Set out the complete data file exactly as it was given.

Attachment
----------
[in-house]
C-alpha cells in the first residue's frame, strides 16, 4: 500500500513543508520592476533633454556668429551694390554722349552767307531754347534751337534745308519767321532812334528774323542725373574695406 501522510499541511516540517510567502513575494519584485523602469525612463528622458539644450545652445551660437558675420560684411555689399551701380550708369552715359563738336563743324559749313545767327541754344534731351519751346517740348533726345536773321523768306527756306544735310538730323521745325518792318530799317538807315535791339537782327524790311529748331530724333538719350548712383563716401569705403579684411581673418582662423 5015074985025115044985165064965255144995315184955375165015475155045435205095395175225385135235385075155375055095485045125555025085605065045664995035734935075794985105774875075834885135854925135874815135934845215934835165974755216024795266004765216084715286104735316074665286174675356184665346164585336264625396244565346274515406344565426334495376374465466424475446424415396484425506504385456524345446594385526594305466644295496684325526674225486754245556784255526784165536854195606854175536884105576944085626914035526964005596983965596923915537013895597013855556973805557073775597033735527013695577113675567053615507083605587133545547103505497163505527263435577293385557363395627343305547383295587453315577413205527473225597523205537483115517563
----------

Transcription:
[in-house]
C-alpha cells in the first residue's frame, strides 16, 4: 500500500513543508520592476533633454556668429551694390554722349552767307531754347534751337534745308519767321532812334528774323542725373574695406 501522510499541511516540517510567502513575494519584485523602469525612463528622458539644450545652445551660437558675420560684411555689399551701380550708369552715359563738336563743324559749313545767327541754344534731351519751346517740348533726345536773321523768306527756306544735310538730323521745325518792318530799317538807315535791339537782327524790311529748331530724333538719350548712383563716401569705403579684411581673418582662423 5015074985025115044985165064965255144995315184955375165015475155045435205095395175225385135235385075155375055095485045125555025085605065045664995035734935075794985105774875075834885135854925135874815135934845215934835165974755216024795266004765216084715286104735316074665286174675356184665346164585336264625396244565346274515406344565426334495376374465466424475446424415396484425506504385456524345446594385526594305466644295496684325526674225486754245556784255526784165536854195606854175536884105576944085626914035526964005596983965596923915537013895597013855556973805557073775597033735527013695577113675567053615507083605587133545547103505497163505527263435577293385557363395627343305547383295587453315577413205527473225597523205537483115517563